We looked at some well-known portfolio risks in our previous note Portfolio Risk, we shall now look at a few of the lesser-known risks and explore what kind of products or securities they might lie in.
Correlation risk: When portfolios are created by investors or investment managers, there is generally an inherent assumption made towards the benefits of correlation/diversification that might be provided by the mix of assets or securities. For e.g., the classic 60/40 model portfolio which is a mix of equity and debt assumes that in periods of growth both equities and debt will do well, while in periods of economic uncertainty, the performance of debt will offset some of the losses in equities. However, it is entirely possible that there are periods (2022 as an example) where neither of them performs well and there is a breakdown of historical correlation, leading to no tangible diversification benefit. This correlation breakdown could be temporary or permanent and the magnitude of impact would depend on this.
Leverage risk: Leverage can be a double-edged sword and the financial crisis of 2008-09 brought out the evil side of leverage. Leverage could be inherent to an instrument such as derivatives or be applicable at the financial product level. While leverage can amplify returns, it can also do the same to losses, leading to capital erosion. Futures and options are the most well-known form of levered securities, while leveraged ETFs are the most common example of levered financial products.
Style risk: A common risk for actively managed investment products and managers encompasses the risk of a particular investment style or philosophy underperforming for a period of time. In a long only context, the investment style could be value, growth, momentum or contrarian and each of these could underperform depending on the economic cycle or other factors. Similarly, a fixed-income portfolio might be heavily tilted towards financial sector debt, and any financial stress increase could hurt this much more than non-financial sector debt.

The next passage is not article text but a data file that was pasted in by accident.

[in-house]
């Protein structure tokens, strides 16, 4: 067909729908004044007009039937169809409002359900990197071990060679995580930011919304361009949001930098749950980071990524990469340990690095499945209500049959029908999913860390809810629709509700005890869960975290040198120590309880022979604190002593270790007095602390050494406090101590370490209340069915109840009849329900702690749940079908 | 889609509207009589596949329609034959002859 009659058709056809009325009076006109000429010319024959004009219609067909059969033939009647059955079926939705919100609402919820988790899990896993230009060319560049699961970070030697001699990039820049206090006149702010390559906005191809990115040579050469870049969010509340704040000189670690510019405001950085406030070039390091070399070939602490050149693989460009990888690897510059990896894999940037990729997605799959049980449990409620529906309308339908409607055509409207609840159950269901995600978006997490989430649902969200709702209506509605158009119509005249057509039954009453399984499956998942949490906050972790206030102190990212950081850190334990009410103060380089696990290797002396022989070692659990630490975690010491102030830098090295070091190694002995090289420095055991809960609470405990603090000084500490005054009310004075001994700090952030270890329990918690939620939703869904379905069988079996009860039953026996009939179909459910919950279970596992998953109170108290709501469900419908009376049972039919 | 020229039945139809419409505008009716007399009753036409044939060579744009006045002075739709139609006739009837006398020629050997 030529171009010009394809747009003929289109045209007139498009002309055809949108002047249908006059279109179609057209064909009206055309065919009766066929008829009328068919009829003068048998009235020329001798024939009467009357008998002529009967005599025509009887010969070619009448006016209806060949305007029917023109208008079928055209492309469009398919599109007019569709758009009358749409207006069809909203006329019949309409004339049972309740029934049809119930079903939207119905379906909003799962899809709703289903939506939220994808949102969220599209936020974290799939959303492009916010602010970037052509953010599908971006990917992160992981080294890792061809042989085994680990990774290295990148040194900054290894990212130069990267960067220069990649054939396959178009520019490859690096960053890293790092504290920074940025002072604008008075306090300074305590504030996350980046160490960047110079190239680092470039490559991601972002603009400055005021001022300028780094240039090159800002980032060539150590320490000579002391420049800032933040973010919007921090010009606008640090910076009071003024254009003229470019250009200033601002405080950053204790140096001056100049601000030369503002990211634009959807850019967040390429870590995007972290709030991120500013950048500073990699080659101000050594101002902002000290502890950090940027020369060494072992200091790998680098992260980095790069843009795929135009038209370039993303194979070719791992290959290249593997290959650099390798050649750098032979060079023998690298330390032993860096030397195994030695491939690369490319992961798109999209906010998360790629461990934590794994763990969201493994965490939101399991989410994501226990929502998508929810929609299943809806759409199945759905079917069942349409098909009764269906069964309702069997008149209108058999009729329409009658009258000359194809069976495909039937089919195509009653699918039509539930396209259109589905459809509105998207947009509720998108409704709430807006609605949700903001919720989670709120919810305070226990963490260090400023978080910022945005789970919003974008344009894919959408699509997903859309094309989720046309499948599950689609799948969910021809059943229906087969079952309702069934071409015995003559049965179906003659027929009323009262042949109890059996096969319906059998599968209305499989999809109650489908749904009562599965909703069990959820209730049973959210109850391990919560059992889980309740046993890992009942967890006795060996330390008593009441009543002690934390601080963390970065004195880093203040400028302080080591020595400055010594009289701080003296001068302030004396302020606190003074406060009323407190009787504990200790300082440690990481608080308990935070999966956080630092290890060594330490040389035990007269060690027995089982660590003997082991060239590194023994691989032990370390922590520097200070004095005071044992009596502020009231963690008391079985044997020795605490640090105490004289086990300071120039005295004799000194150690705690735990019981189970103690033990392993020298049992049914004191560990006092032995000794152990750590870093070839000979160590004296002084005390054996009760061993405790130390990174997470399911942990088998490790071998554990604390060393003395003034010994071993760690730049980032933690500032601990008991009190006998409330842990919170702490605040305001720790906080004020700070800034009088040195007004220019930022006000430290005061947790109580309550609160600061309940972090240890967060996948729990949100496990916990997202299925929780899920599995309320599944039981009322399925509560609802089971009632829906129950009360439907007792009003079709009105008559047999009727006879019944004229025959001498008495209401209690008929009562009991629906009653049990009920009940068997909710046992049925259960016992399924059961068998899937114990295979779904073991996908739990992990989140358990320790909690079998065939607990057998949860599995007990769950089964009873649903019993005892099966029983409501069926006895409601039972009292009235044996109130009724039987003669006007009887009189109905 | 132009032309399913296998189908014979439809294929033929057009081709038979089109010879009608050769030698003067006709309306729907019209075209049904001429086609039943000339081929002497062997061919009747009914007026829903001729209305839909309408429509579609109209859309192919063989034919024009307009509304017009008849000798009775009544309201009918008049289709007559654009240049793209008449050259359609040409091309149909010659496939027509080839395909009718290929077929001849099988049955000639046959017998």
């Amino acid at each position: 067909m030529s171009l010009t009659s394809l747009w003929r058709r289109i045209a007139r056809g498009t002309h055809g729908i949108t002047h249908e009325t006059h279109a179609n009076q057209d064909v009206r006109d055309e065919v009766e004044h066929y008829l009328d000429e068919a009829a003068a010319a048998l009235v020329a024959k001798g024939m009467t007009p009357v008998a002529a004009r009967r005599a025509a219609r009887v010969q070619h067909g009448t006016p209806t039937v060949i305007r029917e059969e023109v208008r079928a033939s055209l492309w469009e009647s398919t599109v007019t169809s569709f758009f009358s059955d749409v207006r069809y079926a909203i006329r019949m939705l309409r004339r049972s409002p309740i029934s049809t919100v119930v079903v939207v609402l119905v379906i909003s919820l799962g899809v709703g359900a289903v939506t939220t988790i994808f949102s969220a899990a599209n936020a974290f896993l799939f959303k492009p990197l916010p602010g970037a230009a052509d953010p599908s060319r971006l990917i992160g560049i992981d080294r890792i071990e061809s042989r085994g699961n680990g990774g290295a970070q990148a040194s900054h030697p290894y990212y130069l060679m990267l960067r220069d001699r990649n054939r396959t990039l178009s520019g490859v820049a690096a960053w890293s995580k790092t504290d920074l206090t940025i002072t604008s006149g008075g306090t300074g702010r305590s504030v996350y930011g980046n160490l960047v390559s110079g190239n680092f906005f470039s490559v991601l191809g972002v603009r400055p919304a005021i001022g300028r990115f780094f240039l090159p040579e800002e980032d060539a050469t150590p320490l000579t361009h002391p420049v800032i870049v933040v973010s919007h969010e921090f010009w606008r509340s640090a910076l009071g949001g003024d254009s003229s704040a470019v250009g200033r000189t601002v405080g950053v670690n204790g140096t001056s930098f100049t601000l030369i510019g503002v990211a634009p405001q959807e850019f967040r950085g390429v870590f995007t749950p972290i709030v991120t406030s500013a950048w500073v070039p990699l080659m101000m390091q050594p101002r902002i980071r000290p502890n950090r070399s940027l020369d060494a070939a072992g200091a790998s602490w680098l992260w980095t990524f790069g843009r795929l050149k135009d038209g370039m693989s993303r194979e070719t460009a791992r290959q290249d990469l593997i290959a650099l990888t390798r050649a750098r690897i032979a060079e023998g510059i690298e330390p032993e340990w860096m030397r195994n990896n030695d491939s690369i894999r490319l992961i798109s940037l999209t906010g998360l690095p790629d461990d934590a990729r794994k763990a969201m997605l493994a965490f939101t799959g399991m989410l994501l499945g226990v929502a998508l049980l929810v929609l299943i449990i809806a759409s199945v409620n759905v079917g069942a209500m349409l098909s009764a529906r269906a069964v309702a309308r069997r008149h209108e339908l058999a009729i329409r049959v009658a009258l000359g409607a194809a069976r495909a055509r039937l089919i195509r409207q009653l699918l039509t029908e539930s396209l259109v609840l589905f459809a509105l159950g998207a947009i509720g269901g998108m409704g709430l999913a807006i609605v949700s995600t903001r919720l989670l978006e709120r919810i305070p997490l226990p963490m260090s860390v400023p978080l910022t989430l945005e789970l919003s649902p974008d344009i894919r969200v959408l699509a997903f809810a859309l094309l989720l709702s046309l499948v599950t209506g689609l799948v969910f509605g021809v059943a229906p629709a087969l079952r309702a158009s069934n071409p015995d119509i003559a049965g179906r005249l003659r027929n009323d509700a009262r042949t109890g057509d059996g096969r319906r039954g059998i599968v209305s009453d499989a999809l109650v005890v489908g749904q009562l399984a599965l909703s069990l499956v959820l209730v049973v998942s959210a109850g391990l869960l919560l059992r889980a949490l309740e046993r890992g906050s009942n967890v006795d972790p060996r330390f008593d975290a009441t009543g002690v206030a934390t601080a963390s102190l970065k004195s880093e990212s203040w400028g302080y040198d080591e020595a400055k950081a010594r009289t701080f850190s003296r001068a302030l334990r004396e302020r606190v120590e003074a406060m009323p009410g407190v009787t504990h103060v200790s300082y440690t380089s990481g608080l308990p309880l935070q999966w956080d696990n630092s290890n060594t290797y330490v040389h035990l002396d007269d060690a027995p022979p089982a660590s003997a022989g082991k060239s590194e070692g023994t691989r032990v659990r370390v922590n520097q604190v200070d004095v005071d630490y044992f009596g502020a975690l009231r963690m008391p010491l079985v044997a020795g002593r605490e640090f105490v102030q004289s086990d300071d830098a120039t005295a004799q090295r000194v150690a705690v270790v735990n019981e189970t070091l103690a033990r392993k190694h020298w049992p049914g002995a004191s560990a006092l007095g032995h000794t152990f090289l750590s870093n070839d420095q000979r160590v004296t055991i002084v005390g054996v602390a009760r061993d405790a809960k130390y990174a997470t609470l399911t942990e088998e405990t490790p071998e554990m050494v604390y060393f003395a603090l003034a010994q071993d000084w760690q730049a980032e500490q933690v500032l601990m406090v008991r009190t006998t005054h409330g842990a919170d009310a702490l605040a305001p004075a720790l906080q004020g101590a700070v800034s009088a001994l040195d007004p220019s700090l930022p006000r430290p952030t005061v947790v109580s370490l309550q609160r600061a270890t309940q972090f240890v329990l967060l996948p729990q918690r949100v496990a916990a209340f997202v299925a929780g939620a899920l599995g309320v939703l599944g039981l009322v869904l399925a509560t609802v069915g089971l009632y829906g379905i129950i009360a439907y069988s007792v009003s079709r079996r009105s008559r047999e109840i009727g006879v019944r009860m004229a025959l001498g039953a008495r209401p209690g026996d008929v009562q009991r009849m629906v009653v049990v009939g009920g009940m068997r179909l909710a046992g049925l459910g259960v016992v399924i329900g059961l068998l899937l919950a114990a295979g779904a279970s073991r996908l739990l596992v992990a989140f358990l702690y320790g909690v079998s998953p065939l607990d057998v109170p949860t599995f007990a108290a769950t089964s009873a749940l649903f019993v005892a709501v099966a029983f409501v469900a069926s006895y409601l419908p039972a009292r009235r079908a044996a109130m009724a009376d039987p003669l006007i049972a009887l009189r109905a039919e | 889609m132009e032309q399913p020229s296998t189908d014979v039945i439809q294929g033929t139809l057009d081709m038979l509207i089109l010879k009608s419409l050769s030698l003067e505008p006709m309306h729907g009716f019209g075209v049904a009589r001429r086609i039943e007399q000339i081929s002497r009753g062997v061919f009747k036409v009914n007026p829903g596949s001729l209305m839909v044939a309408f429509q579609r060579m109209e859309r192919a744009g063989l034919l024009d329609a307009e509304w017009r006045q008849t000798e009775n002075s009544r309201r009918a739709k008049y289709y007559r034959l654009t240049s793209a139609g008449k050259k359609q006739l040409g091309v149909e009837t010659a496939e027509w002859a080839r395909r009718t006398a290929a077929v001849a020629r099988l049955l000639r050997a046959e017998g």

Spread risk: This is one of the lesser-known risks and is applicable generally to arbitrage or statistical arbitrage-based products. All such products are based on the convergence of a spread between two or more directly related instruments (stock vs future or options vs future etc) or two or more highly correlated assets (shares of the same company listed on different exchanges or countries). There could be, at extremes, market conditions where such spreads diverge (temporarily or permanently) instead of converging leading to large losses; the LTCM collapse was largely attributed to such conditions.
Roll risk: Not to be confused with debt rollover risk, this is a derivatives market risk were positions in one particular maturity need to be ‘rolled over’ to the next maturity to ensure continuity. This is an especially important consideration for products which invest in futures with a large roll spread (difference between the nearest and next maturity), for e.g., commodity futures ETFs or volatility futures ETFs. Due to the negative roll spread, the return of the product could be significantly worse than that of the underlying asset.
Shock risk: One of the biggest risks for portfolios which are dependent on selling (writing) options, this is the risk of a large discontinuity in price resulting from an extreme market event or due to market interruption. Option writers typically have to hedge their positions based on the movement of the market, and a large ‘gap’ on either side could lead to massive losses due to the negative convexity inherent in such a strategy. Option writers will always refer to this as one of the key risks to monitor.
Identifying portfolio risks is one of the most important aspects of the risk management process and in the next note, we shall try to address how to measure and quantify some of these risks. It is also important to understand that there might be different risks associated with an investment product when compared with the underlying assets and investors should therefore make an informed choice based on any additional risks.